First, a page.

Apollo Magazine

Acquisitions of the Month: October 2022

This month’s highlights include the 18th-century Chinese jardinière that Horace Walpole famously used as a fish bowl

Jardinière (c. 1730), China. Strawberry Hill House, London

Jardinière (c. 1730), China. Strawberry Hill House, London

Apollo’s monthly survey of the most exciting works to enter public collections shines a light on the gaps museums have been able to plug and the new stories they are looking to tell

Strawberry Hill House, Twickenham 
Jardinière (c. 1730), China

Decorated with the traditional Chinese ‘three friends of winter’ motif that brings together pine, bamboo, and plum in a symbol of steadfastness and resilience, this 18th-century jardinière once belonged to the writer and historian Horace Walpole. Walpole used the bowl to house his pet goldfish – a decision which resulted in the tragic death of his cat Selima, who drowned in it while trying to catch the fish. This incident was later immortalised in the mock-heroic ‘Ode on the Death of a Favourite Cat, Drowned in a Tub of Gold Fishes’ (1747) written by Walpole’s school-friend, the poet Thomas Gray. Some years later, Walpole commissioned a gothic pedestal on which the bowl was to be placed; to the pedestal was affixed a label with Gray’s first verse. Sold at auction during the 19th century, the notorious bowl now returns to Strawberry Hill House through the Acceptance in Lieu scheme, administered by the Arts Council and negotiated by Christie’s to settle £790,000 of tax.

Victoria and Albert Museum, London
The Session Series: What Chu Lookin At Ho? (2020), Khaleb Brooks

The Victoria and Albert Museum has acquired a work by Khaleb Brooks, who was artist-in-residence at Tate Modern in 2020. Addressing subjects such as trans identity, Blackness and sex work, Brooks’ works were included in the Institute of Contemporary Art’s recent group exhibition ‘Decriminalised Futures’ which explored the exploitation of sex workers. What Chu Lookin at Ho?, Before (2020) was purchased as part of an initiative to bring works by trans and non-binary artists into the museum’s permanent collections.

The Session Series: What Chu Looking at Ho?, Before (2020), Khaleb Brooks. Courtesy Gazelli Art House

Nationalmuseum, Stockholm
Saint Bartholomew (c. 1660), Luca Giordano

A leading painter of the Neapolitan School, Luca Giordano was nicknamed Fa Presto (‘make quickly’) because of the fast pace at which he produced works. Born in Naples, the artist lived and worked in Rome, Florence and Venice before relocating to Spain at the invitation of Charles II, where he spent a decade at the Spanish court before returning to Naples in 1702, where he died three years later. This dramatic depiction of Saint Bartholomew (c. 1660) demonstrates the influence of Spanish artists – in particular the painter Jusepe de Ribera who was renowned for his use of light and shadow – on Giordano’s approach to painting. The painting is the first by the Italian artist to enter the collections at the Nationalmuseum in Stockholm.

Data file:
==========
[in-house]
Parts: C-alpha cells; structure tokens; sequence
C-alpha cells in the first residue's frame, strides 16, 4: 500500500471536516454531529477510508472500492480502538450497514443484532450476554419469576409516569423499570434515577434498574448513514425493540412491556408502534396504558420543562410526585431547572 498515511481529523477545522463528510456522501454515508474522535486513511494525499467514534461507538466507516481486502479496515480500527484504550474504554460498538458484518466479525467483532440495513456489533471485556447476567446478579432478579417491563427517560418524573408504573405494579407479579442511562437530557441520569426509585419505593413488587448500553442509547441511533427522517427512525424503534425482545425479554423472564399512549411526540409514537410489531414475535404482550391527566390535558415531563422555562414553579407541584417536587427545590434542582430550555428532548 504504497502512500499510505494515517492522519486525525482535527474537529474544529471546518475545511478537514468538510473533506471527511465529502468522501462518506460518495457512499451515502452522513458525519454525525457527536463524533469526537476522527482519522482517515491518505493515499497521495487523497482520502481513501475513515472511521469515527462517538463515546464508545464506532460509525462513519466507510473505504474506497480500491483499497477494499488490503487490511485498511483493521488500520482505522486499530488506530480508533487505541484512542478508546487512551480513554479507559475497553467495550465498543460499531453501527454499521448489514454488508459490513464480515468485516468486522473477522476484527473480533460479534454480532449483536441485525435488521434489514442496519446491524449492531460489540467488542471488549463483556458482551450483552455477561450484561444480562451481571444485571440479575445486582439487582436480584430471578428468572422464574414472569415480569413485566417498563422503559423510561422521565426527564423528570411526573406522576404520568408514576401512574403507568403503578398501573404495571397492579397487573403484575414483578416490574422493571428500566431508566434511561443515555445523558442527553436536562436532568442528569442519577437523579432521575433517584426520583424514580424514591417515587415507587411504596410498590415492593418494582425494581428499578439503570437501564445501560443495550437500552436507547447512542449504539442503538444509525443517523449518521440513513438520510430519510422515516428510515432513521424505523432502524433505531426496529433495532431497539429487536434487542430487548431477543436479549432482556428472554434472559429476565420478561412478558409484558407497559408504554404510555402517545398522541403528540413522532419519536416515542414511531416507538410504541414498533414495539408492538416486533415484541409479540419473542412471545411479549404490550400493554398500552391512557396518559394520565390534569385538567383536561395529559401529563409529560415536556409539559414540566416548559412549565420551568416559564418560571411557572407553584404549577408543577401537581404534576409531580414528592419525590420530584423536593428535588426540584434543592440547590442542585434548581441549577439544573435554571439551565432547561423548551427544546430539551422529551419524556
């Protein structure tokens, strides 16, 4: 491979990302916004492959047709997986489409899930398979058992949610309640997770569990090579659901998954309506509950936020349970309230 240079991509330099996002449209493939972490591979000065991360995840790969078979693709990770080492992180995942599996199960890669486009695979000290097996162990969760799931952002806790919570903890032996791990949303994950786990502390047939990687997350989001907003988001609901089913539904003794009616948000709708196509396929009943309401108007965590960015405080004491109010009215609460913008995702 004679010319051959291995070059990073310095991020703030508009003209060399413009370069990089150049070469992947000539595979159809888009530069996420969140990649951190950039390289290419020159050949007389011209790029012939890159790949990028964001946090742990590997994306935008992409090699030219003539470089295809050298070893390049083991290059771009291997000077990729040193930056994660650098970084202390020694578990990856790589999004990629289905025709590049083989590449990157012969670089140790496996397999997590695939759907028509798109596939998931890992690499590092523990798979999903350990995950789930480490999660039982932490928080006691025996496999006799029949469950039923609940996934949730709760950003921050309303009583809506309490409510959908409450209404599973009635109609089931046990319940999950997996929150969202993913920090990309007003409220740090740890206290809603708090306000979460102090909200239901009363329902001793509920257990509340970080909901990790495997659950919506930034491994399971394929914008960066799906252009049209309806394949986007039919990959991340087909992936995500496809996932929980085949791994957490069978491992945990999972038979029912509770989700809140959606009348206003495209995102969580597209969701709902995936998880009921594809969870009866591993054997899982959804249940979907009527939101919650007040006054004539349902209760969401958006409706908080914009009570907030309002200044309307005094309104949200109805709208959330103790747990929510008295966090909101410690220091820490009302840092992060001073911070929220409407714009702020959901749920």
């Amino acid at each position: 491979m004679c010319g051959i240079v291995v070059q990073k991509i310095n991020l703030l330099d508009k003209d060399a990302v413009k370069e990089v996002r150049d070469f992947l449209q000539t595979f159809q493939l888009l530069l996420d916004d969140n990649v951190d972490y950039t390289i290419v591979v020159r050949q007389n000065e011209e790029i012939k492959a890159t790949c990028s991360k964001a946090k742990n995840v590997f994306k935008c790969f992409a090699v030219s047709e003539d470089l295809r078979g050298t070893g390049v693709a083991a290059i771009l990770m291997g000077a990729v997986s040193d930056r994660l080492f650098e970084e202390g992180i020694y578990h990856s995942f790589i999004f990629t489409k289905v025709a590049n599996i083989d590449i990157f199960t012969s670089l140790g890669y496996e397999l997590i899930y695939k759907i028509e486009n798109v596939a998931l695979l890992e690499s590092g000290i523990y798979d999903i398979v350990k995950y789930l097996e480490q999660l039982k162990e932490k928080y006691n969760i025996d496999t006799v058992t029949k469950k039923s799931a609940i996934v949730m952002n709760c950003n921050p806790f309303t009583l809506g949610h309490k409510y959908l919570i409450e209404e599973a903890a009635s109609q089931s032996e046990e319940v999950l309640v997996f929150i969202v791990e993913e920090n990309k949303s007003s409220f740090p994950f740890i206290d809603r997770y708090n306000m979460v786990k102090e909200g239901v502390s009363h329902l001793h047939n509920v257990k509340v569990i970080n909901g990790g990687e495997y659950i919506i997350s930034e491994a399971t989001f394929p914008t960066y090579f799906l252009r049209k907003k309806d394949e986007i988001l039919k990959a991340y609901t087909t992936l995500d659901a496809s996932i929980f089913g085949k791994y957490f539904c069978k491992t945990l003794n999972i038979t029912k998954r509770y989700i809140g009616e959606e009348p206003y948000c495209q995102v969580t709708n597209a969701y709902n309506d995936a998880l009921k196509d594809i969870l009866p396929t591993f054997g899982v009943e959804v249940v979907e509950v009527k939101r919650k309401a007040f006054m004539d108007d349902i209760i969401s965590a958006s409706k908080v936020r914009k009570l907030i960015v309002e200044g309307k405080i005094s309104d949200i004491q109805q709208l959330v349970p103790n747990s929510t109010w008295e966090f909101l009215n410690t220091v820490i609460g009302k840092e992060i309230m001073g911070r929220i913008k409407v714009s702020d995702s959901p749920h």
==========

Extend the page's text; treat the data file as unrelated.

Saint Bartholomew (c. 1660), Luca Giordano. Photo: Anna Danielsson; courtesy Nationalmuseum, Sweden

National Museum of Women in the Arts, Washington, D.C.
Works from the collection of Wallace Holladay and Wilhelmina Cole Holladay

Founded in 1981, the NMWA in Washington, D.C., remains the only major museum dedicated solely to works by women artists. Its collections have now been bolstered by the donation of more than 60 works from the estate of the museum’s founders, Wallace Holladay and Wilhelmina Cole Holladay. Highlights include a still life of c. 1630 by the French baroque painter Louise Mollion, depicting a basket filled to bursting with plums, peaches and other fruits, as well as Head of an Old Peasant (c. 1903) by the German Expressionist painter Paula Modersohn-Becker, who is renowned for her candid portraits of women and girls. The newly acquired works will go on display when the museum reopens next year after an extensive renovation project.

Head of an Old Peasant (c. 1903), Paula Modersohn-Becker. Photo: Lee Stalsworth; courtesy National Museum of Women in the Arts, Washington, D.C.

Moderna Museet, Stockholm
Rhinestone Ring (1963–64), Jann Haworth

Perhaps best known for her work (with her then-husband Peter Blake) on the Beatles’ Sgt. Pepper’s Lonely Hearts Club Band album cover, Jann Haworth also helped to pioneer the medium of soft sculpture. Rhinestone Ring was produced during the artist’s formative years in London while studying at the Slade School of Fine Art and provides an excellent example of the ways in which Haworth combined her signature Pop-art style with traditional quilting techniques.

Rhinestone Ring (1963–4), Jann Haworth. Courtesy Gazelli Art House

Amon Carter Museum of American Art, Fort Worth 
Works by 15 contemporary American artists

Expanding its collection of works by contemporary American artists, the Amon Carter Museum in Fort Worth, Texas, has announced the acquisition of works by 15 photographers, sculptors and printmakers. They include Kara Walker’s Emancipation Approximation (Scene #9) (1999–2000), a screenprint from a portfolio based on a large-scale installation of the same name, addressing the complexities of the Civil War era. A Beautiful Despair (Cube) (2021) by the Pakistani-American artist Anila Quayyum Agha has also been acquired – made of cut steel, the suspended sculpture is illuminated from within, casting intricate shadow patterns around the room in which it is exhibited.

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